Among the great treasures collected by Alfred Chester Beatty and bequeathed to the Irish Nation is a collection of over 130 woodcuts and engravings by the great German artist Albrecht Dürer.
Among the great treasures collected by Alfred Chester Beatty (1875-1968) and bequeathed to the Irish Nation is a collection of over 130 woodcuts and engravings by the great German artist Albrecht Dürer (1471-1528). Partially exhibited over the years, the Dürer collection was last seen in its entirety 20 years ago, the CBL has now the opportunity of taking this collection out of storage and presenting it afresh in its award winning galleries. But thanks to its new location and enhanced facilities at Dublin Castle, the Library can now borrow masterpieces from other leading European museums. The star attraction in this exhibition is undoubtedly Dürer’s famous watercolour of a group of Irish Soldiers, drawn by the artist while on his visit to Antwerp in 1521. This image has been seen if not actually studied by generations of Irish school children as it has featured in most text books on the Tudor history of Ireland. It is a unique depiction in the history of art for its impartial portrayal of the Irish at this time.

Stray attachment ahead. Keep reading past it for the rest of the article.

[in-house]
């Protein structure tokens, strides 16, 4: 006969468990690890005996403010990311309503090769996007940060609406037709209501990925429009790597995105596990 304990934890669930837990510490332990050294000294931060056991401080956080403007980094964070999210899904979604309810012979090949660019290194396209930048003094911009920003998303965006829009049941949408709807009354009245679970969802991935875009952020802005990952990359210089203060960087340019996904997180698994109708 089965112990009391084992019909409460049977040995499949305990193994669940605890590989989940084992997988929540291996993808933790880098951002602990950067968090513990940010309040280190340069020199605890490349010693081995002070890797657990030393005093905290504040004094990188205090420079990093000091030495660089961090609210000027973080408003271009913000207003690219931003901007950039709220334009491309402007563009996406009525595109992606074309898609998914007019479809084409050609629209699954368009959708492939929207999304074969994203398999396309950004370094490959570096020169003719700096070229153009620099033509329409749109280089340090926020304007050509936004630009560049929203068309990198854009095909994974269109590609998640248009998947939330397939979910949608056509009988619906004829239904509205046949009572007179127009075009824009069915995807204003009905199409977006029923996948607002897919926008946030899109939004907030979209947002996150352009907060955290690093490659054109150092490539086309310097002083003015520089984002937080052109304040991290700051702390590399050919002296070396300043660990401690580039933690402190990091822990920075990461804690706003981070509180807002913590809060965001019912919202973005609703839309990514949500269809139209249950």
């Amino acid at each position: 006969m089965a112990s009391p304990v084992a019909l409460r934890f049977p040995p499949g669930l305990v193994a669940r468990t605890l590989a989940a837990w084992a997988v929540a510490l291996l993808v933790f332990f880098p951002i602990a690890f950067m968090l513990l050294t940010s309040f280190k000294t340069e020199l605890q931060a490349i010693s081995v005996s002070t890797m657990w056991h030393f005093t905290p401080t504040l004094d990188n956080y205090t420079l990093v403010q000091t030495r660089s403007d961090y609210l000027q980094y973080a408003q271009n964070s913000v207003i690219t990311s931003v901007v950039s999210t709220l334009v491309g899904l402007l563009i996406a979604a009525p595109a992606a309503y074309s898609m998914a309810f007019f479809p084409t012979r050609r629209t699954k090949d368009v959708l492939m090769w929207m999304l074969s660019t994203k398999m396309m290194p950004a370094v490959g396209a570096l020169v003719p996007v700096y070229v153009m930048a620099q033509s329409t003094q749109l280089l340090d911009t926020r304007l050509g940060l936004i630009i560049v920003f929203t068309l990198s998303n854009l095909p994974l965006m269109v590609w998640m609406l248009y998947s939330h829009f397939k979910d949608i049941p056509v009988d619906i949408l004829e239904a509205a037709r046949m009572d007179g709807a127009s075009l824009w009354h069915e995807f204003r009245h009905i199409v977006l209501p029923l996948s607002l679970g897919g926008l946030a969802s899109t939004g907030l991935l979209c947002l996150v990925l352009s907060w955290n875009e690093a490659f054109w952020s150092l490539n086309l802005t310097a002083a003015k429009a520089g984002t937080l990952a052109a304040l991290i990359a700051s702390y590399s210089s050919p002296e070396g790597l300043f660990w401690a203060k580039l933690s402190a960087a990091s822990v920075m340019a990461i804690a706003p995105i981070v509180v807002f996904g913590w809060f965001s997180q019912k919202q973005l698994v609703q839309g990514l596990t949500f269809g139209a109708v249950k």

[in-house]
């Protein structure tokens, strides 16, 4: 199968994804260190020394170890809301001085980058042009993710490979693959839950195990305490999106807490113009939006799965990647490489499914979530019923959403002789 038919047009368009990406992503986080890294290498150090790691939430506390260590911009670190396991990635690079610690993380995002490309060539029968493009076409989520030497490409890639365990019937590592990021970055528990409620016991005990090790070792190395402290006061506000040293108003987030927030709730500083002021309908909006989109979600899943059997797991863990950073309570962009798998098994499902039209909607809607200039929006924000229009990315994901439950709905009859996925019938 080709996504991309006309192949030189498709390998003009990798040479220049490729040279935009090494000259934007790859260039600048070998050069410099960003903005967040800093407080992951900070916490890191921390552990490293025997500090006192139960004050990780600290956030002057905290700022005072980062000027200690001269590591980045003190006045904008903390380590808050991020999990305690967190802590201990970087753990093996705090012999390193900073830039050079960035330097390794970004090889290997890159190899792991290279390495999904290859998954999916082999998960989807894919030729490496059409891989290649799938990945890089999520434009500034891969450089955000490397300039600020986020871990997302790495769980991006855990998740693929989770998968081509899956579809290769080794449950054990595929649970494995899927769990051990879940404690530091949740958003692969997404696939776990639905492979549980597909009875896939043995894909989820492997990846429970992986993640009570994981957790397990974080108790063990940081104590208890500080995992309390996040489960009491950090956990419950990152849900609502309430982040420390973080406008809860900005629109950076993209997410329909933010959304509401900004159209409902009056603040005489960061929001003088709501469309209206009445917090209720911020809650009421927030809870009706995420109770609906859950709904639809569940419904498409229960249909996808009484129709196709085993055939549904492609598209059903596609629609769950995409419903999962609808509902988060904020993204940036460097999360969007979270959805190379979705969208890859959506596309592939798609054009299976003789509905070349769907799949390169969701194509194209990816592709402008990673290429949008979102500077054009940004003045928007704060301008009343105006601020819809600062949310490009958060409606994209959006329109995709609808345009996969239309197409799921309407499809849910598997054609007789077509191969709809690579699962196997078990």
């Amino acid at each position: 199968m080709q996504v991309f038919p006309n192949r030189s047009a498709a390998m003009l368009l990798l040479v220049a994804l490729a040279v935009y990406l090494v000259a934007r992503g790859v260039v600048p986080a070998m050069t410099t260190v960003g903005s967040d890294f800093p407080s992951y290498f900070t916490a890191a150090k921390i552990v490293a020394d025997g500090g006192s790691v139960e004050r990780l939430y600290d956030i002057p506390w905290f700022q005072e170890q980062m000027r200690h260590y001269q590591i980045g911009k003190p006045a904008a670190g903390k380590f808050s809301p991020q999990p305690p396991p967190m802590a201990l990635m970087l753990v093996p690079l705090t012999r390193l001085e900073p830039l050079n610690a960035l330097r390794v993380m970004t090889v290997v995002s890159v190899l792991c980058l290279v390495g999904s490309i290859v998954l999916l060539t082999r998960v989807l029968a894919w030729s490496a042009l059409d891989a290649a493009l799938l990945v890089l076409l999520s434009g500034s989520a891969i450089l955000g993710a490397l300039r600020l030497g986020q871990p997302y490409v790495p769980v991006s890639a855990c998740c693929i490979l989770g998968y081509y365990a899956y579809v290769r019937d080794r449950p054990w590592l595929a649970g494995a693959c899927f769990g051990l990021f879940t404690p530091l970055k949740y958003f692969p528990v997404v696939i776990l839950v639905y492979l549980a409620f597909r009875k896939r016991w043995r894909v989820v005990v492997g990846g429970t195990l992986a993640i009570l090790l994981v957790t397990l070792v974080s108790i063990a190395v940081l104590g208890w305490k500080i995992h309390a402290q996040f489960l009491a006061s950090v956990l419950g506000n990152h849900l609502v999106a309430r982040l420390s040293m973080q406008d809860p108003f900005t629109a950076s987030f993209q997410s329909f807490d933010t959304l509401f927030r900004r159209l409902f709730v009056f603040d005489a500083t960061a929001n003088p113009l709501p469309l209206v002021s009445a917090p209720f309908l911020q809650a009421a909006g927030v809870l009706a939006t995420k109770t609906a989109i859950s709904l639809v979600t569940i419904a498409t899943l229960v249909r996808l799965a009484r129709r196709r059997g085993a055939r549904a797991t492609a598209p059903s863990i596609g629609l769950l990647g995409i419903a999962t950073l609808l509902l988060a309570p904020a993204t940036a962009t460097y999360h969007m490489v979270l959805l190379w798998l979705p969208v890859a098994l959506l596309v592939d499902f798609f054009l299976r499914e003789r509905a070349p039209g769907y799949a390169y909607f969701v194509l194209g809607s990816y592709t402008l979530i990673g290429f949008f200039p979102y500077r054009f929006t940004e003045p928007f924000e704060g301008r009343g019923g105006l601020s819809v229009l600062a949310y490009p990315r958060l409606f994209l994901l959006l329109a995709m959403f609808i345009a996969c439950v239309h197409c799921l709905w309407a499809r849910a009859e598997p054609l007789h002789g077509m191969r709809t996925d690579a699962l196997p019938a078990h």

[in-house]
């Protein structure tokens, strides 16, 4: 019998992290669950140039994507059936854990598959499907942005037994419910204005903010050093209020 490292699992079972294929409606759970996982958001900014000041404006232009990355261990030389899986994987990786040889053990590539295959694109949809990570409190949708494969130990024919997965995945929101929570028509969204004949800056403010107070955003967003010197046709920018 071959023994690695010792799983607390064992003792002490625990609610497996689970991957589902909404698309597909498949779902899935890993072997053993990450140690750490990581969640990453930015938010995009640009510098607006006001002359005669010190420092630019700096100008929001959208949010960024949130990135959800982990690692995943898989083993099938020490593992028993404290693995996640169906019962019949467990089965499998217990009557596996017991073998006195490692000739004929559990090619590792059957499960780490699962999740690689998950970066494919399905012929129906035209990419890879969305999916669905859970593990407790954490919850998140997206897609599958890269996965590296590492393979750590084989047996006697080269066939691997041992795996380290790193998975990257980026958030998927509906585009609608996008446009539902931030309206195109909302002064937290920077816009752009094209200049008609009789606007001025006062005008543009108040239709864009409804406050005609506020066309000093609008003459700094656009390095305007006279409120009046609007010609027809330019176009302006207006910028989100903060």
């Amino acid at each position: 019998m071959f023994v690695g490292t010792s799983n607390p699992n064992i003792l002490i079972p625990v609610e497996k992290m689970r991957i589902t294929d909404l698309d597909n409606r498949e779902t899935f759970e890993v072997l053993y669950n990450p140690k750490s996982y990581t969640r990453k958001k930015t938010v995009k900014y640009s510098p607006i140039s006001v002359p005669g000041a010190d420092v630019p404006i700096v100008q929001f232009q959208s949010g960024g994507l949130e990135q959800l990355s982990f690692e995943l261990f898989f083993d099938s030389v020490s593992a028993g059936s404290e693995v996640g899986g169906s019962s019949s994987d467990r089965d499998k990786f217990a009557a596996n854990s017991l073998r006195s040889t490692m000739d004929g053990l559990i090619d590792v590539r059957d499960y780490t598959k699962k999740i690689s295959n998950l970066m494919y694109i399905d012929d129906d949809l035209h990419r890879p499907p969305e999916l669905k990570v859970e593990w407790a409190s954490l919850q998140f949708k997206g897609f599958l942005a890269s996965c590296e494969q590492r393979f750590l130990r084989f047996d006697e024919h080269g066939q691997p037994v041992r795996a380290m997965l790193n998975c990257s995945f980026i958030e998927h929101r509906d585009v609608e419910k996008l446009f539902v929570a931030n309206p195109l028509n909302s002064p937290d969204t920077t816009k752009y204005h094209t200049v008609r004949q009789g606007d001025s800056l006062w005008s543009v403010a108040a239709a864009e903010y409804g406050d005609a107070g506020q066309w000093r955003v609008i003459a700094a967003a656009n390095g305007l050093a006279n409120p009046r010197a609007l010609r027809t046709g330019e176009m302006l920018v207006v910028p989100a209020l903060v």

The Dürer holdings of the Chester Beatty Library include works from almost every year of the artist’s career with just one or two notable exceptions. The exhibition, divided into manageable sections, concentrates on different themes within each area. The first section naturally introduces the visitor to Dürer’s work through the illustrated books that the he worked on while he was still an apprentice or journeyman. These are shown beside Dürer’s earliest prints which follow the dominant Gothic themes of the period. The incredible skill of Dürer as a draughtsman, illustrator and book designer are brought together in his woodcut Apocalypse, seen here in all its 16 sheet glory. Intended as an illustrated book but now mostly seen as single sheets in galleries and auction rooms, this set is truly a magnificent work of art, which had to be assembled by Beatty from different sources. The power of these images must have left people awe struck when they were first published in 1498.
Nearly all of Dürer’s prints inspired by his trips to Italy are in this exhibition and many show the artist’s constant struggle to perfect his drawing of the human body. This culminated with his print of Adam and Eve (1504) and in his posthumous treatise, The Four Books on Human Proportion (1532). One of Dürer’s preliminary drawings for this publication, a pen and ink study of a Proportional Figure of a Standing Man (1513)has been lent from the great collection of the Kunsthalle Bremen which has also generously lent a pen and ink self portrait of the artist executed when he was suffering from an internal ailment.